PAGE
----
By Lori A. Hoffman
Recently, it seems like criminal defendants are getting younger and younger. According to the FBI’s latest “Crime in the United States Report,” one in 10 of all arrests in New York State involved people under 18 years old. Further, New York State Division of Criminal Justice Services statistics show that 2,260 juveniles were arrested in the five-county Western New York region in 2011, with 65 percent of them being in Erie County. It is important for courts, attorneys, clients and families to be aware of the programs available to youths with criminal charges. These programs can mean the difference between a conviction or a dismissal, incarceration or a suspended sentence, and a life of crime versus a life of opportunity.
These days, the task of mitigating criminal charges against youthful offenders is harder and harder. In 2011, out of the 305 youth offenders in Erie County who were sentenced after being arrested for a felony as the top charge, 61 percent were adjudicated for a felony and 39 percent were adjudicated for a misdemeanor. A year earlier, 53 percent were adjudicated for a felony and 46 percent were adjudicated for a misdemeanor, according to Division of Criminal Justice Services data. In short, Erie County youthful offenders were less successful at avoiding felony-based sentences in 2011, as compared to the previous year. The same is true for 2009 and 2008.
Article 720 of the New York State Criminal Procedure defines who qualifies for youthful offender status. Youths eligible for this status are at least 16 years old, are not yet 19 years old and have not previously been convicted of a felony offense. All youths ages 16 to 18 are eligible for youthful offender status, unless they are charged with a class A-I or A-II felony, armed robbery, rape or criminal sexual act in the first degree or aggravated sexual abuse. An eligible youth may still be granted youthful offender status in such cases when a sentencing judge finds mitigating factors in the crimes.
Upon the conviction of an eligible youth, the court must order a pre-sentence investigation and make a determination regarding youthful offender status. Pursuant to Criminal Procedure Law § 720.20, if an eligible youth in a local court has not previously been adjudicated a youthful offender, the court must replace the conviction with a youthful offender adjudication. If the eligible youth has previously been adjudicated a youthful offender, he or she is not entitled to such status again. But the court may, in its discretion, grant a second youthful offender adjudication.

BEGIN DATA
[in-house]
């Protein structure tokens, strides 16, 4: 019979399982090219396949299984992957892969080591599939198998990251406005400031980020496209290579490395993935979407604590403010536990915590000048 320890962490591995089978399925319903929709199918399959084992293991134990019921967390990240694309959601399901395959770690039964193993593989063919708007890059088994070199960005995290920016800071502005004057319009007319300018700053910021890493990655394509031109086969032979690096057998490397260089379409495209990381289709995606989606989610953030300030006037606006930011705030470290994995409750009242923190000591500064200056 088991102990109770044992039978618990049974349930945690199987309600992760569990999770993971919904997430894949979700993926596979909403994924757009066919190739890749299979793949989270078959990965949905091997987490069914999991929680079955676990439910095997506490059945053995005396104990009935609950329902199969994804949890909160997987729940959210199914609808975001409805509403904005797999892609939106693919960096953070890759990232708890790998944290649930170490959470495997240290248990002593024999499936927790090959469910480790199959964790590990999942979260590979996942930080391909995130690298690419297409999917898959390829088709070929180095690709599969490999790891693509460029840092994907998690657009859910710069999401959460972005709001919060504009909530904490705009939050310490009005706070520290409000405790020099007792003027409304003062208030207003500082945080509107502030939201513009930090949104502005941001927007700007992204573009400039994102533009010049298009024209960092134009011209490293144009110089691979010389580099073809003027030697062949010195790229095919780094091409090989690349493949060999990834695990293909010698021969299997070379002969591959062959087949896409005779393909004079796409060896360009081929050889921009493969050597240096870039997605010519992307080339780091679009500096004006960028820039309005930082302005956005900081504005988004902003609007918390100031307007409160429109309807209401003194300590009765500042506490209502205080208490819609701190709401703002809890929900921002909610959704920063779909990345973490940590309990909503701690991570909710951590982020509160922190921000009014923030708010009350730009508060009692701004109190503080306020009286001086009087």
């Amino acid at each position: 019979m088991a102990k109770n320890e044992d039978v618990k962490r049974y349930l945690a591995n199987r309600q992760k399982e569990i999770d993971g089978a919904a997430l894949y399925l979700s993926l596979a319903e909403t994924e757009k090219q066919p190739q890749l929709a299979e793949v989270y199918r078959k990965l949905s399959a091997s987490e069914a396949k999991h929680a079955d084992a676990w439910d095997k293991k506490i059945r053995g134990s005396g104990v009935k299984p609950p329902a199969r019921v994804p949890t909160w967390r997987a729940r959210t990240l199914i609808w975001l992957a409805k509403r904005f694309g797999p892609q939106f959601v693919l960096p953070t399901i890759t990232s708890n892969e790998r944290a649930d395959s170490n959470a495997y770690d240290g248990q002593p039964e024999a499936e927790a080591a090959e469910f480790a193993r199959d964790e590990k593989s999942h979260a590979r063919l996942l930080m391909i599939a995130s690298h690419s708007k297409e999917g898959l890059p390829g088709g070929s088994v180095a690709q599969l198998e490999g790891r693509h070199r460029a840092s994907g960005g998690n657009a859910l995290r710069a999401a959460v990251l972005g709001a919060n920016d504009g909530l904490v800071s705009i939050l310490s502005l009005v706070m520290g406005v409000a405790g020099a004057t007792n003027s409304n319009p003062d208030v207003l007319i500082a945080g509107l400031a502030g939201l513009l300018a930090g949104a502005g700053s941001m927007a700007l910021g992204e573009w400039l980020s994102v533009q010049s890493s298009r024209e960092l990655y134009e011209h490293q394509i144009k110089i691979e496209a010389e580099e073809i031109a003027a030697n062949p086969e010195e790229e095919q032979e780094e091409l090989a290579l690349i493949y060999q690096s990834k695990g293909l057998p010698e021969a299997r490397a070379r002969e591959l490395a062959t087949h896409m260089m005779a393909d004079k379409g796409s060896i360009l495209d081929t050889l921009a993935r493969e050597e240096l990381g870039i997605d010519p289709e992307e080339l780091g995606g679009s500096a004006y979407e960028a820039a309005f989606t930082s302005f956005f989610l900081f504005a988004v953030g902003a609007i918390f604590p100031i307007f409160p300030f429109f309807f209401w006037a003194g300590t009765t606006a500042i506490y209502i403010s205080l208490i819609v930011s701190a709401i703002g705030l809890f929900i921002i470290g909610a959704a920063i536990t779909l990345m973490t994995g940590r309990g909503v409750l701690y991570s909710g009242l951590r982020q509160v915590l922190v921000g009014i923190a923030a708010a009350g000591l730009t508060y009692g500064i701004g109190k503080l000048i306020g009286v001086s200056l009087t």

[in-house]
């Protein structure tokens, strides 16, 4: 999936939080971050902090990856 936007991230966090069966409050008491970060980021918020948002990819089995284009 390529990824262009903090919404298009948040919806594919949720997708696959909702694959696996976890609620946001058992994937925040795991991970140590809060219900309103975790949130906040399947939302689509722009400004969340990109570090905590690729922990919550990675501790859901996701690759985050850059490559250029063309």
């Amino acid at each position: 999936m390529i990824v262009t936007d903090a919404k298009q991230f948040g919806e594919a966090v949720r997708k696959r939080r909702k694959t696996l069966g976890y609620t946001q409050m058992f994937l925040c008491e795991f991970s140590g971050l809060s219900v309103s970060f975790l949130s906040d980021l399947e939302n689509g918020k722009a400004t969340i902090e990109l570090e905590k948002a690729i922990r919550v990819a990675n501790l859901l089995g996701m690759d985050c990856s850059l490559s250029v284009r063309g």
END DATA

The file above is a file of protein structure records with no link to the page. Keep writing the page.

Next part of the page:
If an eligible youth is convicted of two or more offenses, he or she must be granted or denied youthful offender status for all convictions. The court cannot grant youthful offender status on one charge and deny it on others. If the court determines the eligible youth to be a youthful offender, the court must vacate the criminal conviction and replace it with a youthful offender adjudication; the court must sentence accordingly and order the record sealed.
Development of youth courts
Following the tradition of creating specialized treatment courts, many jurisdictions have established a “youth court” for youth offenders’ cases. This is not a type of peer court; it is an actual criminal court that handles nothing but youth offenders charged with a crime. It is similar to drug court and mental health court and seeks to combine treatment options for at-risk teens and the criminal justice system. This type of hybrid court can be extremely beneficial to a client and can help result in a more favorable long-term outcome.
Youth court can be advantageous when the youth has mental health or emotional issues, behavior disorders, or drug or alcohol addictions that are untreated and causing the behavior that led to the crime. It can also be beneficial when the youth has been suspended or expelled from school, or if there is family instability or other issues causing the delinquent behavior. When the underlying issues that may have precipitated the youth’s alleged criminal behavior are identified and addressed, felony charges may be reduced to misdemeanors, resolved with a youthful offender adjudication, adjournment in contemplation of dismissal (ACD) or even outright dismissal.
Again, if the youth is making a reappearance in criminal court, there may not be the option of youthful offender status or an ACD to resolve the case. If the youth has previously been adjudicated a youthful offender status, the youth court may allow for a non-criminal disposition, or at least prevent incarceration through a misdemeanor conviction.
Central to a positive outcome in youth court is the attorney’s familiarity with the client and his or her family. It is important to thoroughly interview youths and their families and tactfully raise possible problem behaviors or habits, without offending them or damaging the attorney/client relationship. Another critical aspect of using youth court is proactively seeking for the youth any available public services. For example, if the youth has been in a fight, expelled from school and is now charged with assault, he or she can be enrolled in an alternative educational program or GED class before appearing in court. Sometimes, the best defense is a good offense. Demonstrating that the youth recognizes the behavioral issues that must be addressed — and taking steps to do so before facing a court order — can go a long way in the eyes of the judge and district attorney.
With thoughtful consideration and clearly defined objectives, youth court can be an invaluable tool that not only prevents your client from a criminal conviction but may prevent them from becoming a repeat offender.